• River Lewis
    Started out intriguing- didn't end that way. Wright only makes a few good points here and there, but once you get past the halfway mark he deteriorates sharply. Also the book expects you have a semi-decent knowledge of the Bible or its characters beforehand.Pick up "Mere Christianity" by Lewis instead.
  • Deborah Wellum
    Christianity simply and eloquently explained. Very edifying and timely for me. I highly recommend this book especially to those who would like a succinct description of the Christian faith and for those who need some refreshing.
  • Drew
    The title is a bit misleading. I don't think this book is about why Christianity makes sense (a claim that naturally implies that other religions don't make sense), as much as it is about what it means to be a Christian. However, I can see how the title would appeal to the skeptic, or to the wavering Christian or even to the outright doubter/atheist/agnostic. Yet N.T. Wright convincingly articulates (though more convincing to those already predis...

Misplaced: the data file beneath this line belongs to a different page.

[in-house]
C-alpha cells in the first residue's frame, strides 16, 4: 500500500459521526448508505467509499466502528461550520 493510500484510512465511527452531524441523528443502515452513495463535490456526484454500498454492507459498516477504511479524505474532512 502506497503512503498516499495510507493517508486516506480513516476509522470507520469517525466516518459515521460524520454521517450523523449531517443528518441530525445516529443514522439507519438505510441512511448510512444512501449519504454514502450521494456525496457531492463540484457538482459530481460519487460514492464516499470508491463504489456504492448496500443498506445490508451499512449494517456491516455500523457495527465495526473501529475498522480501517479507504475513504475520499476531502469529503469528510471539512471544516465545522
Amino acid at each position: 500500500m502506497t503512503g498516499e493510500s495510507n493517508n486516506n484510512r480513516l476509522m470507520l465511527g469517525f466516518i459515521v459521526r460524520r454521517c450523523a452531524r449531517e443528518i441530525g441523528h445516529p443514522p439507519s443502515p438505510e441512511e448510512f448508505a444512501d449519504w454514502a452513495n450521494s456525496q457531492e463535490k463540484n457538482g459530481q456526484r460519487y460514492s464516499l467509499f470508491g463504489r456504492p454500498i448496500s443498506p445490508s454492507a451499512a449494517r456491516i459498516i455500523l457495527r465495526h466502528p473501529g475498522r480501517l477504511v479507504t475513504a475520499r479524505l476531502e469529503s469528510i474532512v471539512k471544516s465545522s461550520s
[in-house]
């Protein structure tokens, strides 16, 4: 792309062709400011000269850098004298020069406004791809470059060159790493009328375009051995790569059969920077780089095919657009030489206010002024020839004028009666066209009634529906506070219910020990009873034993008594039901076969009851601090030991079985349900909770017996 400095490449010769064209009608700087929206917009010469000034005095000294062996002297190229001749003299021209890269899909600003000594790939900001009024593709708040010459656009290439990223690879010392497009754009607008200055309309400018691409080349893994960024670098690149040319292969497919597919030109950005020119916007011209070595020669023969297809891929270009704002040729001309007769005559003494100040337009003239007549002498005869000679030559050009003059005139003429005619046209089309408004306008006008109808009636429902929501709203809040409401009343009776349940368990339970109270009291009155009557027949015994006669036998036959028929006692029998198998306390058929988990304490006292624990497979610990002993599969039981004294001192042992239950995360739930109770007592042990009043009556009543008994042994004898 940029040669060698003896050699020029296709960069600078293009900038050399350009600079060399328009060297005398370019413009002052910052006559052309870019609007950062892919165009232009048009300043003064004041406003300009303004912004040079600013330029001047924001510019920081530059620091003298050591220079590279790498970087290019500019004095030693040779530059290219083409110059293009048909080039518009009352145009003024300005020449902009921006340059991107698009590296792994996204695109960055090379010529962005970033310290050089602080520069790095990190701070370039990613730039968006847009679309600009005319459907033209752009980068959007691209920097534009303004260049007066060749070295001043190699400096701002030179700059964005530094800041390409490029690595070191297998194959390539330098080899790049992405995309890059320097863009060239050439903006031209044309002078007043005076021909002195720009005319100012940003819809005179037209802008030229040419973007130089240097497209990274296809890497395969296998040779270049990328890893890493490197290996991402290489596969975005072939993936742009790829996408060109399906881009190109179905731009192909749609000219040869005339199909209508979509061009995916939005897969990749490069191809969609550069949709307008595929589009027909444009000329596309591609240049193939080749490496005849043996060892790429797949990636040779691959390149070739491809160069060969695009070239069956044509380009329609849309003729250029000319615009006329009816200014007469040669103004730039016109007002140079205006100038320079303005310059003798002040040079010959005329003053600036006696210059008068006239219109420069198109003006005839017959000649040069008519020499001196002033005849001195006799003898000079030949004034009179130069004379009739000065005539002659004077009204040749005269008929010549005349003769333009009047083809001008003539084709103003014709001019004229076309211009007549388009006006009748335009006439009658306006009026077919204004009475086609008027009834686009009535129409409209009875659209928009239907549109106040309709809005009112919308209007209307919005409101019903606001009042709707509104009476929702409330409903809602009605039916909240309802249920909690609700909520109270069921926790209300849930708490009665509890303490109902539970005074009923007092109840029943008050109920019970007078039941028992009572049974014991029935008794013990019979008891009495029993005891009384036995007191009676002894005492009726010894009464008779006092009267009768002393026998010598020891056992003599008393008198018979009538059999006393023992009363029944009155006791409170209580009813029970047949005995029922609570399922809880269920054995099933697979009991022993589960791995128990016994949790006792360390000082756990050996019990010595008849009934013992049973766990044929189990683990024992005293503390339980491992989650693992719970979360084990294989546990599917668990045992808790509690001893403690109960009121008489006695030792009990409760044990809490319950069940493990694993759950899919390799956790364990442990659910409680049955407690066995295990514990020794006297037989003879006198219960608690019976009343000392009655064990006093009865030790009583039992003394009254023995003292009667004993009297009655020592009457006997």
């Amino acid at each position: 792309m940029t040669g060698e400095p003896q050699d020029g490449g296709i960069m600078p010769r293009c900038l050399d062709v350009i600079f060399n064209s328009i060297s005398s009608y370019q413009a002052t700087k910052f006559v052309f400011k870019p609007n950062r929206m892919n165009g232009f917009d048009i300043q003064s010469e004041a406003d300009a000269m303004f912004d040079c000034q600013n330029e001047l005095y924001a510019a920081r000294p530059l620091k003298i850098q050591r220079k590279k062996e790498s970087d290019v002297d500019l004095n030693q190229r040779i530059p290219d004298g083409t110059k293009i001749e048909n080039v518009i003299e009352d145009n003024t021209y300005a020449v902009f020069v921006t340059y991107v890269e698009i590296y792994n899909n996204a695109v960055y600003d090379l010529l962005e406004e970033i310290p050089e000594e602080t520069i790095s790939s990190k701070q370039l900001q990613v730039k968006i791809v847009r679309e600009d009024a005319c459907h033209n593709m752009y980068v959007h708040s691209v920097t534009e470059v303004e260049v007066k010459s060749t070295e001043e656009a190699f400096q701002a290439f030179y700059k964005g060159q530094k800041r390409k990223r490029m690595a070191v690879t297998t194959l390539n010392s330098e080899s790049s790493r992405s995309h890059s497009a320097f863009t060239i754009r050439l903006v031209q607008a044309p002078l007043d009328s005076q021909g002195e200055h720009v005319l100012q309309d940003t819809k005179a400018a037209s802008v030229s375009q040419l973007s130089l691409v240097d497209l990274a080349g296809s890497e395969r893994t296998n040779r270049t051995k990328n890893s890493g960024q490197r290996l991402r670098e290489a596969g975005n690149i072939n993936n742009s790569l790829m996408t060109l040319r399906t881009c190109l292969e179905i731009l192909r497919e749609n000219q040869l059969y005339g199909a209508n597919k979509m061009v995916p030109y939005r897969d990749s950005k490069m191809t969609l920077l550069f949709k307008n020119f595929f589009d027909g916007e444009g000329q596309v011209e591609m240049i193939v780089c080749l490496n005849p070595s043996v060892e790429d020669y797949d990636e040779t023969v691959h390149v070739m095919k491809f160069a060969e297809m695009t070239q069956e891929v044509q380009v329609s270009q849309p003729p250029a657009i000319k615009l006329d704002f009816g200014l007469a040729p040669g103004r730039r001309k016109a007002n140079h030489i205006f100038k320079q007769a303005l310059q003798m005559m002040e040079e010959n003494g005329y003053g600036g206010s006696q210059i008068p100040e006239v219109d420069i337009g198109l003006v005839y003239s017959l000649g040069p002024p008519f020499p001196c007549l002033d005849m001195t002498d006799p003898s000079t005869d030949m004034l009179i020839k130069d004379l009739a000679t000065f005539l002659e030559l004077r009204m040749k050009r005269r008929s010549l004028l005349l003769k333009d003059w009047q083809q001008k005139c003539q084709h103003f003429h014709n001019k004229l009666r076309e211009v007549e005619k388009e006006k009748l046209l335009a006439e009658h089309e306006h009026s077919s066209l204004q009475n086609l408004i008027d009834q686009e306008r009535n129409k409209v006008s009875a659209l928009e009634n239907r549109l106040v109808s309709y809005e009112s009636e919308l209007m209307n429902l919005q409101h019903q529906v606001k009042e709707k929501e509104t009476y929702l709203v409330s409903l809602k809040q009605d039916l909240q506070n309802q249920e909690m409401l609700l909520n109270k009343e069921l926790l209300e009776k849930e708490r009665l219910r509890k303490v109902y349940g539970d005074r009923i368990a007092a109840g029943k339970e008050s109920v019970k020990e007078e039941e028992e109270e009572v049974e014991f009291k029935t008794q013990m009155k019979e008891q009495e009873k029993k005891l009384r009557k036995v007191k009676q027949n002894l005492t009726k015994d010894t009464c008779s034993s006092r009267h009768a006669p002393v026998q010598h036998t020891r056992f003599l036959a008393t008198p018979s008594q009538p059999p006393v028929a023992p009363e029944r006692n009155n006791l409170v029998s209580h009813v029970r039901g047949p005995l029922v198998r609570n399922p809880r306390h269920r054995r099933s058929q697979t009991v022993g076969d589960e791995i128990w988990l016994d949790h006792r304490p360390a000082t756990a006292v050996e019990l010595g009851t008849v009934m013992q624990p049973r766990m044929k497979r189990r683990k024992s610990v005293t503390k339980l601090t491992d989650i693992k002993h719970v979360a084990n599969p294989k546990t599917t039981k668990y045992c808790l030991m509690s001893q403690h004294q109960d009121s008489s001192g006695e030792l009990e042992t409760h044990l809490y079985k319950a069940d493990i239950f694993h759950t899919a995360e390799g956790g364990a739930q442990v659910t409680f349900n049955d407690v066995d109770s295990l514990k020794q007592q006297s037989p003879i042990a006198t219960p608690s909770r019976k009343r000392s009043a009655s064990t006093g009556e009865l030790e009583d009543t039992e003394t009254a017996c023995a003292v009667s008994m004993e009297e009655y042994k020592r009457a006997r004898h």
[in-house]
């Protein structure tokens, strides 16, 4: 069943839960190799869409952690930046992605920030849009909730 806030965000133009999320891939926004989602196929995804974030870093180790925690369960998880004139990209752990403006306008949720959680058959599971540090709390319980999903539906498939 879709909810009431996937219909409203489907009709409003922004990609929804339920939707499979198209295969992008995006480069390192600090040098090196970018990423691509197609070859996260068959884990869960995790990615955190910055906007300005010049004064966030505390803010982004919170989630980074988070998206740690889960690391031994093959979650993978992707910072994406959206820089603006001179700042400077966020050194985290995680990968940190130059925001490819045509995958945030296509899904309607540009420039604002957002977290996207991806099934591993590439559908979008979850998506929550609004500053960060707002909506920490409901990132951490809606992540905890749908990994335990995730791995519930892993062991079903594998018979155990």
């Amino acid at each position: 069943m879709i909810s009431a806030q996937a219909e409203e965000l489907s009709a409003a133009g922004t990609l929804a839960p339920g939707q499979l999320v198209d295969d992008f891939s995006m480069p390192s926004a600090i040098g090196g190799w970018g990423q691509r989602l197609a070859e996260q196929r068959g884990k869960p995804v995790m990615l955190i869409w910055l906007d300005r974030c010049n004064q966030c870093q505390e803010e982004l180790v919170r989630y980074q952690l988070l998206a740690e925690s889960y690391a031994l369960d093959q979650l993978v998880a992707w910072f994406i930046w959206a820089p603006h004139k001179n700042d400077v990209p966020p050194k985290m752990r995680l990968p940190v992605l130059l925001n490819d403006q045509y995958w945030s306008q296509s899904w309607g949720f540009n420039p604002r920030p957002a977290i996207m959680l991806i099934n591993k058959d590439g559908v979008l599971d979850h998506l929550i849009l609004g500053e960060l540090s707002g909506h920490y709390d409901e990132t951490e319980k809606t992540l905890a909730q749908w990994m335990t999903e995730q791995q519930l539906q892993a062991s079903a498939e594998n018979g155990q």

• Gregory Johnston
    This is a fine book that is not an apologetic work, but more and overview of Wright's presentation of Christianity. The book is not aimed at convincing the skeptic but more aimed at getting the Christian to think more deeply about the faith he / she espouses. Laid out in a methodical way (would we expect any less from Wright?) Wright, refers frequently to the three options for viewing God and his relation to the world - Option 1 the two worlds ar...
  • Claus
    There are a lot of similarities between Tom Wright and C.S. Lewis. Their writing style is quite similar, and they both have a delightful affection for parentheses (delightful, because I share that affection).Also, it is hardly a surprise that the title of Wright's book "Simply Christian" is strikingly similar to Lewis' "Mere Christianity". In fact, as I was reading the first chapter of Wright's book (which talks about the sense of ethics that all...
  • Tyler J. Collins